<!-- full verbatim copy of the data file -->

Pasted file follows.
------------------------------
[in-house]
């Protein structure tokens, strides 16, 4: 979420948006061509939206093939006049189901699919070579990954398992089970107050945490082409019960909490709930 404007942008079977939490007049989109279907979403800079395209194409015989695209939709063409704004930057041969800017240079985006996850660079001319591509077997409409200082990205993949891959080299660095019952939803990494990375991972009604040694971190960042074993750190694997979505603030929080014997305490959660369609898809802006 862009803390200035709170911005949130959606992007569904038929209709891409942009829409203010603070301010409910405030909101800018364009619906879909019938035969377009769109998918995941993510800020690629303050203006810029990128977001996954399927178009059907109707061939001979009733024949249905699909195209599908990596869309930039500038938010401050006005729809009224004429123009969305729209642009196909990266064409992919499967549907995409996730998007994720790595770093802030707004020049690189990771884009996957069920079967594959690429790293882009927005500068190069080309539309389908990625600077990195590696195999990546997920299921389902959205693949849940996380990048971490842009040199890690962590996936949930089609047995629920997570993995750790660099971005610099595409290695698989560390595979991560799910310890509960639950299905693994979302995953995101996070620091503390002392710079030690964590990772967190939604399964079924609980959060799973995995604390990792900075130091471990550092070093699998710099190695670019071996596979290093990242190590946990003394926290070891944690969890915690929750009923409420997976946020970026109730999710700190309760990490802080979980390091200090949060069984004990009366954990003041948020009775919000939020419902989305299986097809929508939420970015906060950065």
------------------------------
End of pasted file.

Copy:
[in-house]
């Protein structure tokens, strides 16, 4: 979420948006061509939206093939006049189901699919070579990954398992089970107050945490082409019960909490709930 404007942008079977939490007049989109279907979403800079395209194409015989695209939709063409704004930057041969800017240079985006996850660079001319591509077997409409200082990205993949891959080299660095019952939803990494990375991972009604040694971190960042074993750190694997979505603030929080014997305490959660369609898809802006 862009803390200035709170911005949130959606992007569904038929209709891409942009829409203010603070301010409910405030909101800018364009619906879909019938035969377009769109998918995941993510800020690629303050203006810029990128977001996954399927178009059907109707061939001979009733024949249905699909195209599908990596869309930039500038938010401050006005729809009224004429123009969305729209642009196909990266064409992919499967549907995409996730998007994720790595770093802030707004020049690189990771884009996957069920079967594959690429790293882009927005500068190069080309539309389908990625600077990195590696195999990546997920299921389902959205693949849940996380990048971490842009040199890690962590996936949930089609047995629920997570993995750790660099971005610099595409290695698989560390595979991560799910310890509960639950299905693994979302995953995101996070620091503390002392710079030690964590990772967190939604399964079924609980959060799973995995604390990792900075130091471990550092070093699998710099190695670019071996596979290093990242190590946990003394926290070891944690969890915690929750009923409420997976946020970026109730999710700190309760990490802080979980390091200090949060069984004990009366954990003041948020009775919000939020419902989305299986097809929508939420970015906060950065």